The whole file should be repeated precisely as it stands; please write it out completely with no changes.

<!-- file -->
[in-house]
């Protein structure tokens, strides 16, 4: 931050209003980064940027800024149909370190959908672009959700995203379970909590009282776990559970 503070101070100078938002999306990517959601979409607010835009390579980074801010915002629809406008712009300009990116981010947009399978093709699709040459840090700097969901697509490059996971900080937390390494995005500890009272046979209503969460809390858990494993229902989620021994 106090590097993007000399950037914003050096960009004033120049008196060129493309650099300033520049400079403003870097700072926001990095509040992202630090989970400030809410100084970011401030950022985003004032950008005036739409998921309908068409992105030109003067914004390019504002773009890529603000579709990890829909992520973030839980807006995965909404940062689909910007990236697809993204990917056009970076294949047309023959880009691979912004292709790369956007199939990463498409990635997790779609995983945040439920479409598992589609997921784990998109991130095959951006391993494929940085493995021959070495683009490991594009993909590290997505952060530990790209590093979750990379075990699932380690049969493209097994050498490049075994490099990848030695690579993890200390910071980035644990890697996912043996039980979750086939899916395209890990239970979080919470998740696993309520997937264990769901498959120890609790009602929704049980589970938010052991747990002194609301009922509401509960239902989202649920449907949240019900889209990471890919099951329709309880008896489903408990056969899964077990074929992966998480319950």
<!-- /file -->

[in-house]
């Protein structure tokens, strides 16, 4: 931050209003980064940027800024149909370190959908672009959700995203379970909590009282776990559970 503070101070100078938002999306990517959601979409607010835009390579980074801010915002629809406008712009300009990116981010947009399978093709699709040459840090700097969901697509490059996971900080937390390494995005500890009272046979209503969460809390858990494993229902989620021994 106090590097993007000399950037914003050096960009004033120049008196060129493309650099300033520049400079403003870097700072926001990095509040992202630090989970400030809410100084970011401030950022985003004032950008005036739409998921309908068409992105030109003067914004390019504002773009890529603000579709990890829909992520973030839980807006995965909404940062689909910007990236697809993204990917056009970076294949047309023959880009691979912004292709790369956007199939990463498409990635997790779609995983945040439920479409598992589609997921784990998109991130095959951006391993494929940085493995021959070495683009490991594009993909590290997505952060530990790209590093979750990379075990699932380690049969493209097994050498490049075994490099990848030695690579993890200390910071980035644990890697996912043996039980979750086939899916395209890990239970979080919470998740696993309520997937264990769901498959120890609790009602929704049980589970938010052991747990002194609301009922509401509960239902989202649920449907949240019900889209990471890919099951329709309880008896489903408990056969899964077990074929992966998480319950």